MANILA • The Philippines will station new fighter jets and two frigates at the former US naval facility in Subic Bay from early next year, officials said, the first time the massive installation will be functioning as a military base in 23 years.
Using Subic Bay would allow the Philippine Air Force and Navy to respond more effectively to Chinese moves in the disputed South China Sea, security experts said.
Subic Bay's deep-water harbour lies on the western side of the main Philippine island of Luzon, opposite the South China Sea.
"The value of Subic as a military base was proven by the Americans. Chinese defence planners know that," said Mr Rommel Banlaoi, a Philippine security expert.
Once one of the biggest US naval facilities in the world, Subic Bay was shut in 1992 after the Philippine Senate terminated a bases agreement with Washington at the end of the Cold War. Manila converted the facility, which was never home to the Philippine military, into an economic zone.
Defence Undersecretary Pio Lorenzo Batino said the Philippine military signed an agreement in May with the zone's operator, the Subic Bay Metropolitan Authority, to use parts of the installation under a renewable 15-year lease.
US warships have called regularly at Subic Bay since 2000, but only to dock during exercises with the Philippine military or for repairs and resupply. Officials said once Subic Bay was a military base again, the US Navy could have much greater access to it under a year-old agreement that gives US troops broad use of local military facilities, although that deal is on ice after it was challenged in the Philippine Supreme Court.
Using Subic would be the latest Philippine military move to combat China's maritime ambitions.
Besides beefing up security cooperation with the US, Japan and Vietnam, the military plans to spend US$20 billion (S$27.3 billion) over the next 13 years to modernise its armed forces.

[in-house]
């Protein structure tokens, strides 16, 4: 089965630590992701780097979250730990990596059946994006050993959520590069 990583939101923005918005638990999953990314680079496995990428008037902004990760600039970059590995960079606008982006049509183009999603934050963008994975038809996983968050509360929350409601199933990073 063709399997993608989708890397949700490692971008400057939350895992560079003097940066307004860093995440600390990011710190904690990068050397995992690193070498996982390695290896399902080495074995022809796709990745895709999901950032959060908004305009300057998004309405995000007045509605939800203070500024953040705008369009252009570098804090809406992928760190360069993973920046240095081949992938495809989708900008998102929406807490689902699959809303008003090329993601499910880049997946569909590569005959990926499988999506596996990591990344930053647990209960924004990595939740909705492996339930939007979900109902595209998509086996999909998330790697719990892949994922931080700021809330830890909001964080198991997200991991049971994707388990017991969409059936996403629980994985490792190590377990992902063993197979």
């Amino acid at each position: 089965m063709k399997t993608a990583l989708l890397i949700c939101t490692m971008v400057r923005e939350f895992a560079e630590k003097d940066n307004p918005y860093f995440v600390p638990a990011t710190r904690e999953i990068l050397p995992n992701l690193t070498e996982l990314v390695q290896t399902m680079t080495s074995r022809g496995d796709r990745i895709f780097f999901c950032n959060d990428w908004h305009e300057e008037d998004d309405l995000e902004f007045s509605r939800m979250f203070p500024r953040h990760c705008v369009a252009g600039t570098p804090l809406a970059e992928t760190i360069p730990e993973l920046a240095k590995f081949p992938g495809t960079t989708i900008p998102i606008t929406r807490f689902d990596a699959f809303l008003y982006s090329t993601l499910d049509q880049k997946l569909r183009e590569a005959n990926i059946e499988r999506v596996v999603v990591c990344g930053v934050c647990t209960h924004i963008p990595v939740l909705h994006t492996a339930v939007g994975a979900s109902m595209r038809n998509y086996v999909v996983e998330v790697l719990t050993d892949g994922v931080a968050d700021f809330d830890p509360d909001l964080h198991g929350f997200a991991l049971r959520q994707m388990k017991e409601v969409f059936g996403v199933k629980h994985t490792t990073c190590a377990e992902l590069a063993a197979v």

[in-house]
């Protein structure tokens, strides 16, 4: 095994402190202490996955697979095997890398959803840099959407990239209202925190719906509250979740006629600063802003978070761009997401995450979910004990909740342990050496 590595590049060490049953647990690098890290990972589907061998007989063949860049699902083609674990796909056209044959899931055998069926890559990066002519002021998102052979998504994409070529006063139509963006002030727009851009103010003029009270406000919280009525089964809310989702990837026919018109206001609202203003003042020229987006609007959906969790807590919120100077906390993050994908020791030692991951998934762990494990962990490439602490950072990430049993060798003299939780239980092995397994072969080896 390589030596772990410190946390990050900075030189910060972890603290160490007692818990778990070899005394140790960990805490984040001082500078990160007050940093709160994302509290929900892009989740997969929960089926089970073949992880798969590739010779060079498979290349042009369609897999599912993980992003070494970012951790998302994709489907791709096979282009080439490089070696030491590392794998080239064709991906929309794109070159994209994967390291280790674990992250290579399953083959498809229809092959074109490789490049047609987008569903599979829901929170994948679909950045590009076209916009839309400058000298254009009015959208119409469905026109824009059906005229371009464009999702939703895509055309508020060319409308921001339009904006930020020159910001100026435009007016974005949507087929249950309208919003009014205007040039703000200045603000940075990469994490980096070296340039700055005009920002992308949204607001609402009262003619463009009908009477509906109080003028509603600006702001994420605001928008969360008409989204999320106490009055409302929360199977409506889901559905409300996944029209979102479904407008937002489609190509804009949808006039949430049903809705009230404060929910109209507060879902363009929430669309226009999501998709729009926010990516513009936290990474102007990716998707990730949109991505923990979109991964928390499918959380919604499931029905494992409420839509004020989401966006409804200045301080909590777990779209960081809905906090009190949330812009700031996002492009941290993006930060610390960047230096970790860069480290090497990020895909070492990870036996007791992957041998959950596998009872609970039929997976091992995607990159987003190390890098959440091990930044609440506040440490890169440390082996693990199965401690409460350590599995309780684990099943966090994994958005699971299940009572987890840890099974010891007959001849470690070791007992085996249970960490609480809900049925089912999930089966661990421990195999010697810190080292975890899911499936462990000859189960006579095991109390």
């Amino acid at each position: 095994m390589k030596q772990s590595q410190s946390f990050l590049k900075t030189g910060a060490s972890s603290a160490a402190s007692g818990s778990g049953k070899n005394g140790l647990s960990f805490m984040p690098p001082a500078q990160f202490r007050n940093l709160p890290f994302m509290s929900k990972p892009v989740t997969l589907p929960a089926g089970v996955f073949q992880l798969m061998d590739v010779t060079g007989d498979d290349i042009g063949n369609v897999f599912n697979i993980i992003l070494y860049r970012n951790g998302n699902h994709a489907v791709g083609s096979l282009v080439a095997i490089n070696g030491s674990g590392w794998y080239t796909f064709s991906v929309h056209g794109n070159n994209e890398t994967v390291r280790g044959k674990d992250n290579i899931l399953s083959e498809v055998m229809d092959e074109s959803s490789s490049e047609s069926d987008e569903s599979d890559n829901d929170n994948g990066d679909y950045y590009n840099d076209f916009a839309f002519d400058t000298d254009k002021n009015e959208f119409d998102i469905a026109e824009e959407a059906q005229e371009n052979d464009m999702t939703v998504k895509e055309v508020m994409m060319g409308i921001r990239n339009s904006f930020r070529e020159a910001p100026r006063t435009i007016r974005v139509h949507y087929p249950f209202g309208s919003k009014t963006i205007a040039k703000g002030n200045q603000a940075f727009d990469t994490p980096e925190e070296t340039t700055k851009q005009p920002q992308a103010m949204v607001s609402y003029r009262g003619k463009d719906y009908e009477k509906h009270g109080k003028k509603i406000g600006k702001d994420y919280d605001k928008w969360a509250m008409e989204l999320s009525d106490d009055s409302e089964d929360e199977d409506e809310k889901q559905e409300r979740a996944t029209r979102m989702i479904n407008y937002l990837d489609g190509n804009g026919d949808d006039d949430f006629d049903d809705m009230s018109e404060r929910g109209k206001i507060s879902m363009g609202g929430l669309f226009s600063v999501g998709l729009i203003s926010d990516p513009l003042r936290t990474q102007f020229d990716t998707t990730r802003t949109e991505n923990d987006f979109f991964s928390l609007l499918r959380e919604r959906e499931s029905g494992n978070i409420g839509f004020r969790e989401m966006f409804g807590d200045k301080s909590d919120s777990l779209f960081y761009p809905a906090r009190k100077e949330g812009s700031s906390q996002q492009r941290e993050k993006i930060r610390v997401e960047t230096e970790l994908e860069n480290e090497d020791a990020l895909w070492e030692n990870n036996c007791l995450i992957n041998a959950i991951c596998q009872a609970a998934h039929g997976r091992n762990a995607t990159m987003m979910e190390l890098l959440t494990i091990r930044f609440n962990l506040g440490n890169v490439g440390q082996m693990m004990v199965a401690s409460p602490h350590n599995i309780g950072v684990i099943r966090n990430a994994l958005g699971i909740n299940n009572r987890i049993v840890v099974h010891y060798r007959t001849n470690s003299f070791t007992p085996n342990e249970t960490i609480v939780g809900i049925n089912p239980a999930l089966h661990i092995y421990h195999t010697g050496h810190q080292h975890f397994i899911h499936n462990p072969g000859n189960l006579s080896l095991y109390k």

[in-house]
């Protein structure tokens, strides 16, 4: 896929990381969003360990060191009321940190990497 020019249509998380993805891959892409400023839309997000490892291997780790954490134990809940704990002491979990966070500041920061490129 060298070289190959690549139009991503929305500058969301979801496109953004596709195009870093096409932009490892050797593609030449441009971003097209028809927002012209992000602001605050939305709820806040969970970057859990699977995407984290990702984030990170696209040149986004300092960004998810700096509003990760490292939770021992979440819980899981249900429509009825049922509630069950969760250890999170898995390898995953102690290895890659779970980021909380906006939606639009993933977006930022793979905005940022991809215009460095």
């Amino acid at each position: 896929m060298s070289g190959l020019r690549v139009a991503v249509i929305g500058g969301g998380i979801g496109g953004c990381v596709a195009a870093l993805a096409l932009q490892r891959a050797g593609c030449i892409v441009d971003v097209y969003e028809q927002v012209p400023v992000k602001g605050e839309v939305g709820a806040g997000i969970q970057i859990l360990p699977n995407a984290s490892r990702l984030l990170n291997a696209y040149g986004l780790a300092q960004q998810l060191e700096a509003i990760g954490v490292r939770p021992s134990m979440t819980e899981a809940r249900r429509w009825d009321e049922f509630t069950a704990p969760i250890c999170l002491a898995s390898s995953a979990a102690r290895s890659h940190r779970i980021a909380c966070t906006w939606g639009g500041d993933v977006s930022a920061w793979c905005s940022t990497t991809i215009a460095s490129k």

China, which claims nearly all of the South China Sea, said it was aware of reports of the arms buildup. "We hope that the Philippines does more to benefit regional peace and stability," China's Defence Ministry said in a statement.
Two FA-50 light attack fighters made by Korea Aerospace Industries, the first among a dozen ordered last year, would be based at the former Cubi Naval Station in Subic Bay from early next year, two Philippine generals said.
The full squadron of FA-50s would be based at Subic, as well as the 5th Fighter Wing, which would relocate from a rundown base in northern Luzon, said the generals, who declined to be identified.
Two naval frigates would be stationed at Subic Bay's Alava Port.
Security experts noted that Subic Bay is only 270km from Scarborough Shoal, which China seized from Manila in 2012 after a three-month stand-off with the Philippine Navy. The disputed Spratly islands, where China is building seven man-made islands, some with military facilities, lie further to the south-west of the shoal.
China might also turn Scarborough Shoal into an artificial island, which could make it harder for the Philippines to protect its 370km exclusive economic zone off Luzon, said Dr Patrick Cronin, a regional expert at the Centre for A New American Security in Washington.
"New Korean-built light fighter aircraft could reach Scarborough Shoal in just minutes, and maritime patrol aircraft or drones could eventually provide persistent coverage of Chinese movements in the area," Dr Cronin said. "A return to Subic Bay, this time led by the Philippine Air Force, would seem to be a prudent defensive response."